Pam Munroe (not verified)

Submitted on 20 January, 2017 - 15:32
Whilst I agree with Sick Absence reporting I hope Hr empathise with genuine cases not leaving the Department open to grievance's where disbelief remains a factor.

Janie J (not verified)

Submitted on 20 January, 2017 - 15:48
In our office staff are very reluctant to go off sick and come in when they are obviously contagious, spreading it round the whole office, including to the managers who do the back to work interviews. It's also the case that long term sick can give a false impression of the overall situation, skewing stats significantly. I would like to think though that those with serious illness such as cancer or requiring an operation would not be made to feel guilty or hounded due to high ranking managers feeling a need to clamp down even more. This has happened in the past, with some astonishing and harsh actions towards staff who were going through horrendous medical treatments and procedures. I think things are more supportive now, it would not be good to see a return to those days.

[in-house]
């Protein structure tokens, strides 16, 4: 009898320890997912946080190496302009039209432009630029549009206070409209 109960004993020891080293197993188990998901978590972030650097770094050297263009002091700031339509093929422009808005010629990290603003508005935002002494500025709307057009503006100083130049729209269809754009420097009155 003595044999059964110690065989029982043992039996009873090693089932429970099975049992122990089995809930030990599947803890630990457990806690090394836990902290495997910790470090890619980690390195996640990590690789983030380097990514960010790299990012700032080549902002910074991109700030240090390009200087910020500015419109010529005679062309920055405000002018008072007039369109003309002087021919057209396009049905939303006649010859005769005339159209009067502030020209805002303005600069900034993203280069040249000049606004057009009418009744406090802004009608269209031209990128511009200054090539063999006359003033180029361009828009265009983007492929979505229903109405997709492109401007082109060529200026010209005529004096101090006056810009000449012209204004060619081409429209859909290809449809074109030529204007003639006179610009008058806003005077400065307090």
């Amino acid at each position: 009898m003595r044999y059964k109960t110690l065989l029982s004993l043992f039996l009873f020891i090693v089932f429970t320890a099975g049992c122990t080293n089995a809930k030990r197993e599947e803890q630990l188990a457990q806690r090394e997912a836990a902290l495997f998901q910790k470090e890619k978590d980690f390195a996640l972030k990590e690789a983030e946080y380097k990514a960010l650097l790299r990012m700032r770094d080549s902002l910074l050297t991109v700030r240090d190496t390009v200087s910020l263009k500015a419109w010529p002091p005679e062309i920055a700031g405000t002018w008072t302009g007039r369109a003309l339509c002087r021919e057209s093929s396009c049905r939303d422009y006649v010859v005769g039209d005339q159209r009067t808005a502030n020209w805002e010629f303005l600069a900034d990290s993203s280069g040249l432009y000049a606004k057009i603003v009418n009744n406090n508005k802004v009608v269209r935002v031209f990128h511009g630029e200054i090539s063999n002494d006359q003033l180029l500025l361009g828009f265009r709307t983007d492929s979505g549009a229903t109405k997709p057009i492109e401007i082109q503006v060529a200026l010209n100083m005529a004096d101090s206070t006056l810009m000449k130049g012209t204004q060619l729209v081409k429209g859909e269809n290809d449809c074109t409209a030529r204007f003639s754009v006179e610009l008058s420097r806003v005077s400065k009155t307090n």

peeved (not verified)

Submitted on 20 January, 2017 - 16:42
So what about staff who have a long-term illness like cancer, who are undergoing chemotherapy which makes them sick and unable to work? do they get the sack because 'they keep being ill'?

Gjules (not verified)

Submitted on 20 January, 2017 - 16:58